Smells and aromas are profoundly evocative. Those related to Christmas are often connected to our childhood, able to bring us back (at least with the memory) to that awesome time of our lives. This year, we need more than ever this powerful tool to escape at least for a little bit the harsh present reality.
What gives Christmas its special smell and aroma? Besides the scent coming from Christmas trees, made up by a blend of mono and sesquiterpenes, we must doubtless mention the spices used for preparing sweets and drinks. Each Country has its own traditions, often even different among regions and areas. However, there are some spices that are frequently used, alone or mixed together, to give that specific Christmassy aroma, like cinnamon, clove, ginger, nutmeg, and star anise. The aroma of each of these spices is composed by a mix of volatile compounds, but all of them also have one specific and characteristic main chemical.
Cinnamaldehyde is a phenylpropanoid that gives its characteristic aroma to a spice present in almost any Christmas cookie and sweet, cinnamon, obtained from the bark of some species of Cinnamomum (Lauraceae) trees. Many biological activities are attributed to cinnamaldehyde. It has antifungal, antibacterial and antibiofilm properties (1,2), insecticidal and insect repellent activity (3). It has also anti-inflammatory, hypoglycaemic and hypolipidemic properties (4,5), although this has only been demonstrated in animal models. The role of cinnamaldehyde in the tree is not clear yet, although it might be related to some of the above-mentioned activities, with a defensive action against pathogens and predators.
Eugenol is the main responsible of the characteristic smell of the dried flower bud of the clove tree, Eugenia caryophyllata (now Syzygium aromaticum, Myrtaceae). Analogously to cinnamaldehyde, it is a phenylpropanoid with several biological activities (6). It is used as a flavouring agent and as a component of cosmetics and soaps. Furthermore, it is used as a local antiseptic and anaesthetic. Eugenol also finds applications in agricultural practices as a pesticide and fumigant and it can be used as a food additive to protect it from microorganisms during storage (6). Besides its possible role as plant defensive chemical, eugenol has also an interesting function in bees, particularly in a species of South American orchid bees. These insects are thought to collect eugenol and other plant volatiles and to use them as pheromones, chemicals used to trigger a social response in other members of the same species (7). Alternatively, they can use the plant chemicals to synthesize these pheromones, with small chemical modifications.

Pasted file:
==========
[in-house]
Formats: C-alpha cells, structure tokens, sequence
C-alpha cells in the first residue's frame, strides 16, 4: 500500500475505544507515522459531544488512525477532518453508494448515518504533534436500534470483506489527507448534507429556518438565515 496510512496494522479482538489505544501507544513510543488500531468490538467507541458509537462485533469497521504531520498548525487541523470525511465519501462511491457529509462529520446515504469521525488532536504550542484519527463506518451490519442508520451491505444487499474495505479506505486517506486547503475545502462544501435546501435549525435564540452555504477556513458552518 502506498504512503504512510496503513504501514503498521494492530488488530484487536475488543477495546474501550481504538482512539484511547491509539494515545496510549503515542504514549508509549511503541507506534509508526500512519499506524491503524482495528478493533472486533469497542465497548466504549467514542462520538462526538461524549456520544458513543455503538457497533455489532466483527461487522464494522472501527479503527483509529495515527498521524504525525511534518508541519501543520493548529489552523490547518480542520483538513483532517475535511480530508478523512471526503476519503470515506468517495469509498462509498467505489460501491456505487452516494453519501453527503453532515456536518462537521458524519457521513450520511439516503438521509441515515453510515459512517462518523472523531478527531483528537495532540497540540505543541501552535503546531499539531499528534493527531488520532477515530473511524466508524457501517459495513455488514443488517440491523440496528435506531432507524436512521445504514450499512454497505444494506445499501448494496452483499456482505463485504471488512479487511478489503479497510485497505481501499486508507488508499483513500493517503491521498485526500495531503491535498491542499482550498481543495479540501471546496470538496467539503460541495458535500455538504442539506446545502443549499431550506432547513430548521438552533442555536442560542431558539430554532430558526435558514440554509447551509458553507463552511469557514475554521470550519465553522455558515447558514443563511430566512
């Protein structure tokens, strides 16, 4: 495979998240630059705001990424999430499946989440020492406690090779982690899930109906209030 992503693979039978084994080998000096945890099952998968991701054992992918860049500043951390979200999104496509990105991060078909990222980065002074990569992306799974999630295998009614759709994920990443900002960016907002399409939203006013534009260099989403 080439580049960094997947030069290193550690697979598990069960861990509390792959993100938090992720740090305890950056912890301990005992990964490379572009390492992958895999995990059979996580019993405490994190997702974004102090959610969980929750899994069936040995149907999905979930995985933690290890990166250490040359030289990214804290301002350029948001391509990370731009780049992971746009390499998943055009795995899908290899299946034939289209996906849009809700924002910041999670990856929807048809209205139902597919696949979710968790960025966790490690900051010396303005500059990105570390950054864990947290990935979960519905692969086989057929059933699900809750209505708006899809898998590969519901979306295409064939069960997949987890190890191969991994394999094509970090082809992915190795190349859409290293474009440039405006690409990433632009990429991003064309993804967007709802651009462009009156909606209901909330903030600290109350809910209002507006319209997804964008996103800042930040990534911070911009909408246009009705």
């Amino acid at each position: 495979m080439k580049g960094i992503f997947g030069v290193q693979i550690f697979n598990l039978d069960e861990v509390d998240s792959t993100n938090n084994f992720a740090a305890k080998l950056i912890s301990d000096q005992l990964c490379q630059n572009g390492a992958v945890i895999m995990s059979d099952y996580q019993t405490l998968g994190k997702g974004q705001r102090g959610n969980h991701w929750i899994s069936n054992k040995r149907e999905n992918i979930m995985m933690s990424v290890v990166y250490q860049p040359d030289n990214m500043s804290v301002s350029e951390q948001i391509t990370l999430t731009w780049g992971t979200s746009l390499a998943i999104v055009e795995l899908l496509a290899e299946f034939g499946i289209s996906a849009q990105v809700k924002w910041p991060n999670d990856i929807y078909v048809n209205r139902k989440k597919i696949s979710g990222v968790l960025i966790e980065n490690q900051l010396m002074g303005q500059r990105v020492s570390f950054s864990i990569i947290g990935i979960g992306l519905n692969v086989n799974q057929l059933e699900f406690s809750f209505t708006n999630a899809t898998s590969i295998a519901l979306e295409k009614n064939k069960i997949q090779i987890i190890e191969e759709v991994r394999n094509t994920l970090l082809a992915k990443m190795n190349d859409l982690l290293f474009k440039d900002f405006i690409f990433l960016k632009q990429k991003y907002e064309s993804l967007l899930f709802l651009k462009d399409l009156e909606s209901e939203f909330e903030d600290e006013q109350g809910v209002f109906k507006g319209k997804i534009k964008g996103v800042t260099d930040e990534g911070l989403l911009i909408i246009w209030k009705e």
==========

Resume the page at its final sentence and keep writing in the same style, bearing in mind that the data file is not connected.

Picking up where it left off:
The spiciness of ginger (Zingiber officinale), is due to gingerol, which has a mechanism of action analogous to that of capsaicin. Several gingerols of various chain lengths (n6 to n10) are present in ginger, with the most abundant being 6-gingerol (8). The dried ginger contains a few derivatives of gingerol that make it even more spicy. During cooking, gingerol undergoes a reverse aldol reaction, giving zingeron, which is responsible for the typical sweet spicy aroma of gingerbread. Gingerols and their derivatives seem to have antioxidant, anti-inflammatory, but also antiobesity and antidiabetic activities and protective effects against respiratory disorders (8). However, many of these properties need further evidence. Gingerols also have antimicrobial activity, which could explain, along with the antioxidant properties, the use of ginger essential oils as food preservatives (9). Concerning the role in planta, although it is not clear yet, a protective role (especially as feeding deterrent) is plausible, but studies are needed to prove this.
Nutmeg is a spice native to the Moluccas Islands (Indonesia). Its distinctive nutty, slightly sweet, warm aroma is due especially to myristicin, which has a mild narcotic and hallucinogenic effect. Once ingested, it is thought to be metabolized into a compound structurally related to amphetamine (and in particular to ecstasy), 3-methoxy-4,5-methylenedioxyamphetamine (MMDA) (10), although this has only been demonstrated in rat livers. Due to the hallucinogenic effect of nutmeg, there is an history of its abuse that often resulted in intoxications. However, the doses used for cooking are safe. Myristicin is also an insect repellent and it has insecticidal activity (11). Activity that it could also have in planta, although this has not been extensively explored yet.
Anethole is the main compound responsible for the aroma of star anise. Star anise (Illicium verum) is used not only as a spice, but also as a decoration, due to its peculiar and beautiful shape. It is a plant native to China and Vietnam, where it is largely used in the cuisine and in traditional medicine. Anethole is broadly used in cosmetics and soaps, but recently also several roles in human health have been proposed and are under investigation (12). It has antifungal activity (13) and although its original function is unknown, it might be involved in the plant protection against pathogens.
Cinnamaldehyde, eugenol, gingerol, myristicin, and anethole are all phenylpropanoids responsible for the aroma of many sweets and drinks that contribute to the warm atmosphere of Christmas time, although they are originally made by the plants for very different reasons (sometimes still unknown). Let’s all enjoy some nice food and drinks containing these compounds and, at least for a while, create a cheerful environment and forget about our sorrows…but, hey, nutmeg only allowed for cooking!